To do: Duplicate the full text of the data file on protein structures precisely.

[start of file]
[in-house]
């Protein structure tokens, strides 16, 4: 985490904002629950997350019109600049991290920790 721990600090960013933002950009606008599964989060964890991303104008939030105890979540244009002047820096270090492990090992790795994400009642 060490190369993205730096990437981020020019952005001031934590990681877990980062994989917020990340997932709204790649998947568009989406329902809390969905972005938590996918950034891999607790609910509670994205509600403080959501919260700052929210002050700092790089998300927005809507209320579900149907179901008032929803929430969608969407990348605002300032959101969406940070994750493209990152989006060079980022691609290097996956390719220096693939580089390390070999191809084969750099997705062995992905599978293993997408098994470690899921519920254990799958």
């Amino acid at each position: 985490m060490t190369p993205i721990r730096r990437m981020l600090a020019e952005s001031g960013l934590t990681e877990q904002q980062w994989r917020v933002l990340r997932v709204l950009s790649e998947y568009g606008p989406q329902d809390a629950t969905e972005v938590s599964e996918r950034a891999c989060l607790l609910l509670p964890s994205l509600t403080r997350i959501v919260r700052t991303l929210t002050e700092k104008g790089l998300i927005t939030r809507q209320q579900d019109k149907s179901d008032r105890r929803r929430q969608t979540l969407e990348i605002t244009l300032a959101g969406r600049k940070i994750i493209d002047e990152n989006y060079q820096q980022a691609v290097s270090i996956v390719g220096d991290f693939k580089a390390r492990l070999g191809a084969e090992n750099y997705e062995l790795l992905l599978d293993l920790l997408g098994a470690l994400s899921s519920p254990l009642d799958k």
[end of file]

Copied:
[in-house]
């Protein structure tokens, strides 16, 4: 985490904002629950997350019109600049991290920790 721990600090960013933002950009606008599964989060964890991303104008939030105890979540244009002047820096270090492990090992790795994400009642 060490190369993205730096990437981020020019952005001031934590990681877990980062994989917020990340997932709204790649998947568009989406329902809390969905972005938590996918950034891999607790609910509670994205509600403080959501919260700052929210002050700092790089998300927005809507209320579900149907179901008032929803929430969608969407990348605002300032959101969406940070994750493209990152989006060079980022691609290097996956390719220096693939580089390390070999191809084969750099997705062995992905599978293993997408098994470690899921519920254990799958």
């Amino acid at each position: 985490m060490t190369p993205i721990r730096r990437m981020l600090a020019e952005s001031g960013l934590t990681e877990q904002q980062w994989r917020v933002l990340r997932v709204l950009s790649e998947y568009g606008p989406q329902d809390a629950t969905e972005v938590s599964e996918r950034a891999c989060l607790l609910l509670p964890s994205l509600t403080r997350i959501v919260r700052t991303l929210t002050e700092k104008g790089l998300i927005t939030r809507q209320q579900d019109k149907s179901d008032r105890r929803r929430q969608t979540l969407e990348i605002t244009l300032a959101g969406r600049k940070i994750i493209d002047e990152n989006y060079q820096q980022a691609v290097s270090i996956v390719g220096d991290f693939k580089a390390r492990l070999g191809a084969e090992n750099y997705e062995l790795l992905l599978d293993l920790l997408g098994a470690l994400s899921s519920p254990l009642d799958k």